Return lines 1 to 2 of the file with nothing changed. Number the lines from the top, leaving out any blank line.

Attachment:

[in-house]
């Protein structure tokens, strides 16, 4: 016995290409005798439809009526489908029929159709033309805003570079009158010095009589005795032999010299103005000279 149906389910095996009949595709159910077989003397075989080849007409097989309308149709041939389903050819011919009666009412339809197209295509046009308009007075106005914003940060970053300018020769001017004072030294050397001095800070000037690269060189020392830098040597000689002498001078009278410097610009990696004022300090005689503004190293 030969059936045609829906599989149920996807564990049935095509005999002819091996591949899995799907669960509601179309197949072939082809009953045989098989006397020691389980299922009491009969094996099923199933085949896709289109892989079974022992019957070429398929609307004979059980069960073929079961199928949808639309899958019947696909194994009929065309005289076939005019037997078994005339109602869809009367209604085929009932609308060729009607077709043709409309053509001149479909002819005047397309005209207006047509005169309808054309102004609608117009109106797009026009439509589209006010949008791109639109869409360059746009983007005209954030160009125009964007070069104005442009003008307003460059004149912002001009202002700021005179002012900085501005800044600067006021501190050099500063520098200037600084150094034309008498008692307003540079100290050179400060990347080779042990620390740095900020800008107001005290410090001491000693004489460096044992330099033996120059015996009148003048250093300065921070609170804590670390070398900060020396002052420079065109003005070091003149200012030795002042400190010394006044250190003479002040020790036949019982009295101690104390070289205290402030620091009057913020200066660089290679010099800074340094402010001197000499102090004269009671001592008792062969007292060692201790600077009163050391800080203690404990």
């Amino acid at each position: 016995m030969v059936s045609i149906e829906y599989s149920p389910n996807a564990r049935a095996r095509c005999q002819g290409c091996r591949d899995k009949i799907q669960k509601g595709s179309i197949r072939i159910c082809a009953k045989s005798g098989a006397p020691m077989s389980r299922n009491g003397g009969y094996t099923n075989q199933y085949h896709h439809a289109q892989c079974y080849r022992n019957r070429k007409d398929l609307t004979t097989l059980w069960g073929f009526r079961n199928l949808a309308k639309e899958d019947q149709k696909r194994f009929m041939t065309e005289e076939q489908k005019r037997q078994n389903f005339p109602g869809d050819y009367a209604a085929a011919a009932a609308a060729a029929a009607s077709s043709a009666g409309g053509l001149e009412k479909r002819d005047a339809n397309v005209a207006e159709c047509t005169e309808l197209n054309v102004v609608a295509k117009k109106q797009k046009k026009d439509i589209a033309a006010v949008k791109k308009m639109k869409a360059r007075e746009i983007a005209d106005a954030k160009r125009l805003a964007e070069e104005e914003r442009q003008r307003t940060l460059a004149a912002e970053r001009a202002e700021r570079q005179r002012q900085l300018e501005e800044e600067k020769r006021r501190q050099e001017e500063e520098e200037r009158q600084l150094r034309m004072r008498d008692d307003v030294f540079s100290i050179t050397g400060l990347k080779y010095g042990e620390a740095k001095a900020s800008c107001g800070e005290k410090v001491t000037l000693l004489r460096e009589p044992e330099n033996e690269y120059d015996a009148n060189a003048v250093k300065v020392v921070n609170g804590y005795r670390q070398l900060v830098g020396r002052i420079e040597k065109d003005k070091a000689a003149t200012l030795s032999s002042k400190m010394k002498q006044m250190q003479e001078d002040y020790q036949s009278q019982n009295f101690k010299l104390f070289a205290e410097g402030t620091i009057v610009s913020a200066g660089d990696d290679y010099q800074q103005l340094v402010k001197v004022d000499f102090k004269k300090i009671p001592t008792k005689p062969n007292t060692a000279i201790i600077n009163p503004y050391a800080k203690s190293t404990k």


[in-house]
């Protein structure tokens, strides 16, 4: 016995290409005798439809009526489908029929159709033309805003570079009158010095009589005795032999010299103005000279 149906389910095996009949595709159910077989003397075989080849007409097989309308149709041939389903050819011919009666009412339809197209295509046009308009007075106005914003940060970053300018020769001017004072030294050397001095800070000037690269060189020392830098040597000689002498001078009278410097610009990696004022300090005689503004190293 030969059936045609829906599989149920996807564990049935095509005999002819091996591949899995799907669960509601179309197949072939082809009953045989098989006397020691389980299922009491009969094996099923199933085949896709289109892989079974022992019957070429398929609307004979059980069960073929079961199928949808639309899958019947696909194994009929065309005289076939005019037997078994005339109602869809009367209604085929009932609308060729009607077709043709409309053509001149479909002819005047397309005209207006047509005169309808054309102004609608117009109106797009026009439509589209006010949008791109639109869409360059746009983007005209954030160009125009964007070069104005442009003008307003460059004149912002001009202002700021005179002012900085501005800044600067006021501190050099500063520098200037600084150094034309008498008692307003540079100290050179400060990347080779042990620390740095900020800008107001005290410090001491000693004489460096044992330099033996120059015996009148003048250093300065921070609170804590670390070398900060020396002052420079065109003005070091003149200012030795002042400190010394006044250190003479002040020790036949019982009295101690104390070289205290402030620091009057913020200066660089290679010099800074340094402010001197000499102090004269009671001592008792062969007292060692201790600077009163050391800080203690404990």